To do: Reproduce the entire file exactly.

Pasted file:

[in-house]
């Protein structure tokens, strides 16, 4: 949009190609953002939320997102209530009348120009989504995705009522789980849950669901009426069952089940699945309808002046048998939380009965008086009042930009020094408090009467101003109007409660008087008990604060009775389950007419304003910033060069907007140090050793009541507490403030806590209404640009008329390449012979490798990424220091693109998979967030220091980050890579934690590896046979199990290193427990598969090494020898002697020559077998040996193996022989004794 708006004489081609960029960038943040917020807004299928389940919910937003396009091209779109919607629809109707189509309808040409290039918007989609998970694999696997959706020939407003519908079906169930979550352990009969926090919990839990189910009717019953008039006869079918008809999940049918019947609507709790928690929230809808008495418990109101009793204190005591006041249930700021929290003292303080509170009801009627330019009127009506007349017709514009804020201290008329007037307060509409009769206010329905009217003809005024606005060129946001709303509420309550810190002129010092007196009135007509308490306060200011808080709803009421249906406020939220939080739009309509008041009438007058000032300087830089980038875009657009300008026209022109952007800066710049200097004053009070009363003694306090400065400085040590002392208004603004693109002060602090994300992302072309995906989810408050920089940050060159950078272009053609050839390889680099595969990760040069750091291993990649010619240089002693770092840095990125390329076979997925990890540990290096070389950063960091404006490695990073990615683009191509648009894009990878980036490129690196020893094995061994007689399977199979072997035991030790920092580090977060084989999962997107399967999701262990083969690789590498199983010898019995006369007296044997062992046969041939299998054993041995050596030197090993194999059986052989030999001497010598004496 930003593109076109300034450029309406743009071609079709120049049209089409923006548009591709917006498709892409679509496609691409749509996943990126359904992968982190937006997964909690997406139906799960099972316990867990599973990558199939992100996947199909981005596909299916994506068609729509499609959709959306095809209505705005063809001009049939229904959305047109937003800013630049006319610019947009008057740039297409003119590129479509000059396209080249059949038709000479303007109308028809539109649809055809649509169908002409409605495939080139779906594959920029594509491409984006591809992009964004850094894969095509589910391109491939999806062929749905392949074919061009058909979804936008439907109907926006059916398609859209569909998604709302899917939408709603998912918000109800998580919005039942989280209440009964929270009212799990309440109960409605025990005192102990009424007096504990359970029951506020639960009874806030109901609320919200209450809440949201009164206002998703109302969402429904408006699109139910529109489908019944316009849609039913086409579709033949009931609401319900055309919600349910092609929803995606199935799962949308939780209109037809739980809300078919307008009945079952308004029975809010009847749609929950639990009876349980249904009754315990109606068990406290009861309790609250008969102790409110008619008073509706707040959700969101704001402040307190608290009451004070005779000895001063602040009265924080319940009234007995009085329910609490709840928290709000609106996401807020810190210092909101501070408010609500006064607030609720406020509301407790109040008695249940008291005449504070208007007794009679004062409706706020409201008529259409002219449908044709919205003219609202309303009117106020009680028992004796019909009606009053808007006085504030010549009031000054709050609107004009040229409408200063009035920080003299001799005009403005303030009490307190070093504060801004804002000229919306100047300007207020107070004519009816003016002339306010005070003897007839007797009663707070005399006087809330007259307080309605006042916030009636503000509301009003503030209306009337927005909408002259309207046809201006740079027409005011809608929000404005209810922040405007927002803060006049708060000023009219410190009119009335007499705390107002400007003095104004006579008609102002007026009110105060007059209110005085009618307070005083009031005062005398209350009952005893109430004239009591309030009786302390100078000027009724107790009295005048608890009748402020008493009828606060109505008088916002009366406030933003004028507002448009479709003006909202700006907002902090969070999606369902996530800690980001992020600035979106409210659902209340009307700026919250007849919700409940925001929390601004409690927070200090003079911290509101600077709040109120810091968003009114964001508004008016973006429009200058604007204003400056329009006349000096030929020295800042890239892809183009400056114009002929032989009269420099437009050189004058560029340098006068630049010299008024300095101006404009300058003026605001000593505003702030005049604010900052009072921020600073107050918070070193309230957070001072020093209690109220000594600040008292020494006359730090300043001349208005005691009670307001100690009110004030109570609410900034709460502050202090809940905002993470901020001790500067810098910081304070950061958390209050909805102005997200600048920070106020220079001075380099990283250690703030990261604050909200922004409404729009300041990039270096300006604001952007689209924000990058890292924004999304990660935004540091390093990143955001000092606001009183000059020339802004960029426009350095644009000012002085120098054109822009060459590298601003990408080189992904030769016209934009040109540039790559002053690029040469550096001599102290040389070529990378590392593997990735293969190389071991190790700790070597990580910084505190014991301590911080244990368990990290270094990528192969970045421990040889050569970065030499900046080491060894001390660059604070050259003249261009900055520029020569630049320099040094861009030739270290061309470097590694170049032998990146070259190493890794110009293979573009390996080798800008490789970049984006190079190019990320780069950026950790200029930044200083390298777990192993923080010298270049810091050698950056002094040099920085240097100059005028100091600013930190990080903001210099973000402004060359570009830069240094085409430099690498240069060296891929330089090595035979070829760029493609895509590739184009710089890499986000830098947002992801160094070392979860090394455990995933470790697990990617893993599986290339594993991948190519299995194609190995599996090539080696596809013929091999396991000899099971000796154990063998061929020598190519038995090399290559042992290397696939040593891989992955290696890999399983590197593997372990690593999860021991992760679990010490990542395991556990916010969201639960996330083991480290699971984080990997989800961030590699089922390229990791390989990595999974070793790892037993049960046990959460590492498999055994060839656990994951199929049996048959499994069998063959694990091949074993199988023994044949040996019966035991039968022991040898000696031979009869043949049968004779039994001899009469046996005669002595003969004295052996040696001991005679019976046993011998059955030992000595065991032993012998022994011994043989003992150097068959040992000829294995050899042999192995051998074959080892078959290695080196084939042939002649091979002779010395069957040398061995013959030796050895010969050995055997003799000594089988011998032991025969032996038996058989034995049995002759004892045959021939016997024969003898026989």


[in-house]
């Protein structure tokens, strides 16, 4: 949009190609953002939320997102209530009348120009989504995705009522789980849950669901009426069952089940699945309808002046048998939380009965008086009042930009020094408090009467101003109007409660008087008990604060009775389950007419304003910033060069907007140090050793009541507490403030806590209404640009008329390449012979490798990424220091693109998979967030220091980050890579934690590896046979199990290193427990598969090494020898002697020559077998040996193996022989004794 708006004489081609960029960038943040917020807004299928389940919910937003396009091209779109919607629809109707189509309808040409290039918007989609998970694999696997959706020939407003519908079906169930979550352990009969926090919990839990189910009717019953008039006869079918008809999940049918019947609507709790928690929230809808008495418990109101009793204190005591006041249930700021929290003292303080509170009801009627330019009127009506007349017709514009804020201290008329007037307060509409009769206010329905009217003809005024606005060129946001709303509420309550810190002129010092007196009135007509308490306060200011808080709803009421249906406020939220939080739009309509008041009438007058000032300087830089980038875009657009300008026209022109952007800066710049200097004053009070009363003694306090400065400085040590002392208004603004693109002060602090994300992302072309995906989810408050920089940050060159950078272009053609050839390889680099595969990760040069750091291993990649010619240089002693770092840095990125390329076979997925990890540990290096070389950063960091404006490695990073990615683009191509648009894009990878980036490129690196020893094995061994007689399977199979072997035991030790920092580090977060084989999962997107399967999701262990083969690789590498199983010898019995006369007296044997062992046969041939299998054993041995050596030197090993194999059986052989030999001497010598004496 930003593109076109300034450029309406743009071609079709120049049209089409923006548009591709917006498709892409679509496609691409749509996943990126359904992968982190937006997964909690997406139906799960099972316990867990599973990558199939992100996947199909981005596909299916994506068609729509499609959709959306095809209505705005063809001009049939229904959305047109937003800013630049006319610019947009008057740039297409003119590129479509000059396209080249059949038709000479303007109308028809539109649809055809649509169908002409409605495939080139779906594959920029594509491409984006591809992009964004850094894969095509589910391109491939999806062929749905392949074919061009058909979804936008439907109907926006059916398609859209569909998604709302899917939408709603998912918000109800998580919005039942989280209440009964929270009212799990309440109960409605025990005192102990009424007096504990359970029951506020639960009874806030109901609320919200209450809440949201009164206002998703109302969402429904408006699109139910529109489908019944316009849609039913086409579709033949009931609401319900055309919600349910092609929803995606199935799962949308939780209109037809739980809300078919307008009945079952308004029975809010009847749609929950639990009876349980249904009754315990109606068990406290009861309790609250008969102790409110008619008073509706707040959700969101704001402040307190608290009451004070005779000895001063602040009265924080319940009234007995009085329910609490709840928290709000609106996401807020810190210092909101501070408010609500006064607030609720406020509301407790109040008695249940008291005449504070208007007794009679004062409706706020409201008529259409002219449908044709919205003219609202309303009117106020009680028992004796019909009606009053808007006085504030010549009031000054709050609107004009040229409408200063009035920080003299001799005009403005303030009490307190070093504060801004804002000229919306100047300007207020107070004519009816003016002339306010005070003897007839007797009663707070005399006087809330007259307080309605006042916030009636503000509301009003503030209306009337927005909408002259309207046809201006740079027409005011809608929000404005209810922040405007927002803060006049708060000023009219410190009119009335007499705390107002400007003095104004006579008609102002007026009110105060007059209110005085009618307070005083009031005062005398209350009952005893109430004239009591309030009786302390100078000027009724107790009295005048608890009748402020008493009828606060109505008088916002009366406030933003004028507002448009479709003006909202700006907002902090969070999606369902996530800690980001992020600035979106409210659902209340009307700026919250007849919700409940925001929390601004409690927070200090003079911290509101600077709040109120810091968003009114964001508004008016973006429009200058604007204003400056329009006349000096030929020295800042890239892809183009400056114009002929032989009269420099437009050189004058560029340098006068630049010299008024300095101006404009300058003026605001000593505003702030005049604010900052009072921020600073107050918070070193309230957070001072020093209690109220000594600040008292020494006359730090300043001349208005005691009670307001100690009110004030109570609410900034709460502050202090809940905002993470901020001790500067810098910081304070950061958390209050909805102005997200600048920070106020220079001075380099990283250690703030990261604050909200922004409404729009300041990039270096300006604001952007689209924000990058890292924004999304990660935004540091390093990143955001000092606001009183000059020339802004960029426009350095644009000012002085120098054109822009060459590298601003990408080189992904030769016209934009040109540039790559002053690029040469550096001599102290040389070529990378590392593997990735293969190389071991190790700790070597990580910084505190014991301590911080244990368990990290270094990528192969970045421990040889050569970065030499900046080491060894001390660059604070050259003249261009900055520029020569630049320099040094861009030739270290061309470097590694170049032998990146070259190493890794110009293979573009390996080798800008490789970049984006190079190019990320780069950026950790200029930044200083390298777990192993923080010298270049810091050698950056002094040099920085240097100059005028100091600013930190990080903001210099973000402004060359570009830069240094085409430099690498240069060296891929330089090595035979070829760029493609895509590739184009710089890499986000830098947002992801160094070392979860090394455990995933470790697990990617893993599986290339594993991948190519299995194609190995599996090539080696596809013929091999396991000899099971000796154990063998061929020598190519038995090399290559042992290397696939040593891989992955290696890999399983590197593997372990690593999860021991992760679990010490990542395991556990916010969201639960996330083991480290699971984080990997989800961030590699089922390229990791390989990595999974070793790892037993049960046990959460590492498999055994060839656990994951199929049996048959499994069998063959694990091949074993199988023994044949040996019966035991039968022991040898000696031979009869043949049968004779039994001899009469046996005669002595003969004295052996040696001991005679019976046993011998059955030992000595065991032993012998022994011994043989003992150097068959040992000829294995050899042999192995051998074959080892078959290695080196084939042939002649091979002779010395069957040398061995013959030796050895010969050995055997003799000594089988011998032991025969032996038996058989034995049995002759004892045959021939016997024969003898026989």